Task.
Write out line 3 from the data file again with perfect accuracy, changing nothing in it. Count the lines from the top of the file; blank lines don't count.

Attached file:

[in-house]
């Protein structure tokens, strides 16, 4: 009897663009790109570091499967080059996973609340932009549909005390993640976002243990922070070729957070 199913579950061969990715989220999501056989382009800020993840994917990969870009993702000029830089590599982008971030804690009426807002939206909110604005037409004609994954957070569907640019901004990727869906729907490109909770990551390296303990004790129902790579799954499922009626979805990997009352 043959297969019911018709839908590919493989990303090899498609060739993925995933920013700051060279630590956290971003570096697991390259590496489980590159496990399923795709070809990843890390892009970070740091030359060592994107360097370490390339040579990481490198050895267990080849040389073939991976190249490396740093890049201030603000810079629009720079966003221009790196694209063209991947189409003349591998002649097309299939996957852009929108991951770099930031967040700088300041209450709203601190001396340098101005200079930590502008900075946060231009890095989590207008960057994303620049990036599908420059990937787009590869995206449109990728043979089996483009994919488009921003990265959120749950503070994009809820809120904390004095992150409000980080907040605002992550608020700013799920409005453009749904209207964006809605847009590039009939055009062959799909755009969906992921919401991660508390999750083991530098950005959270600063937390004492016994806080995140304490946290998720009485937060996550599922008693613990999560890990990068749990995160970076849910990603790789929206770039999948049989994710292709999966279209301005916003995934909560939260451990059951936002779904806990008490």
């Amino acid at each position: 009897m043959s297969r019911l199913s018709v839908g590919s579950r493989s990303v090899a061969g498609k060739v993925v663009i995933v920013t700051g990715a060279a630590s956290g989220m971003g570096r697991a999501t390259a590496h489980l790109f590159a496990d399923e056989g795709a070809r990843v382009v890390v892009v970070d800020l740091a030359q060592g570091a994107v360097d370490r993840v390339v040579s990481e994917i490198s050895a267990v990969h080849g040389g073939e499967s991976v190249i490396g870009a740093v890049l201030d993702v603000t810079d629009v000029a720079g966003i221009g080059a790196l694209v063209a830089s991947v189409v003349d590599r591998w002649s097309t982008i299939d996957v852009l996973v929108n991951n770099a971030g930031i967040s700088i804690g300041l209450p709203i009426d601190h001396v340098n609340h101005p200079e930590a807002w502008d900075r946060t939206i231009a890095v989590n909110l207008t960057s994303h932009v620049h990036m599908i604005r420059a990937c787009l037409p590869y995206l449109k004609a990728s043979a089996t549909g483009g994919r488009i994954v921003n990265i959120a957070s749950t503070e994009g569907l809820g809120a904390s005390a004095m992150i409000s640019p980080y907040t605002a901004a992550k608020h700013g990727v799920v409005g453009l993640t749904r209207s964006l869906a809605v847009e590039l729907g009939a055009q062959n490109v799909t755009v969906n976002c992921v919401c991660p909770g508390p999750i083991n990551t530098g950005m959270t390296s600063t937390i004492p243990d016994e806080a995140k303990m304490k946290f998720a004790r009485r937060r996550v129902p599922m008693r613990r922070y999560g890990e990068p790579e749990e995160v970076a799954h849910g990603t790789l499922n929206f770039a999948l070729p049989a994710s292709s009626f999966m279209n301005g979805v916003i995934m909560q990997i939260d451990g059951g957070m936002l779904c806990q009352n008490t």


């Amino acid at each position: 009897m043959s297969r019911l199913s018709v839908g590919s579950r493989s990303v090899a061969g498609k060739v993925v663009i995933v920013t700051g990715a060279a630590s956290g989220m971003g570096r697991a999501t390259a590496h489980l790109f590159a496990d399923e056989g795709a070809r990843v382009v890390v892009v970070d800020l740091a030359q060592g570091a994107v360097d370490r993840v390339v040579s990481e994917i490198s050895a267990v990969h080849g040389g073939e499967s991976v190249i490396g870009a740093v890049l201030d993702v603000t810079d629009v000029a720079g966003i221009g080059a790196l694209v063209a830089s991947v189409v003349d590599r591998w002649s097309t982008i299939d996957v852009l996973v929108n991951n770099a971030g930031i967040s700088i804690g300041l209450p709203i009426d601190h001396v340098n609340h101005p200079e930590a807002w502008d900075r946060t939206i231009a890095v989590n909110l207008t960057s994303h932009v620049h990036m599908i604005r420059a990937c787009l037409p590869y995206l449109k004609a990728s043979a089996t549909g483009g994919r488009i994954v921003n990265i959120a957070s749950t503070e994009g569907l809820g809120a904390s005390a004095m992150i409000s640019p980080y907040t605002a901004a992550k608020h700013g990727v799920v409005g453009l993640t749904r209207s964006l869906a809605v847009e590039l729907g009939a055009q062959n490109v799909t755009v969906n976002c992921v919401c991660p909770g508390p999750i083991n990551t530098g950005m959270t390296s600063t937390i004492p243990d016994e806080a995140k303990m304490k946290f998720a004790r009485r937060r996550v129902p599922m008693r613990r922070y999560g890990e990068p790579e749990e995160v970076a799954h849910g990603t790789l499922n929206f770039a999948l070729p049989a994710s292709s009626f999966m279209n301005g979805v916003i995934m909560q990997i939260d451990g059951g957070m936002l779904c806990q009352n008490t």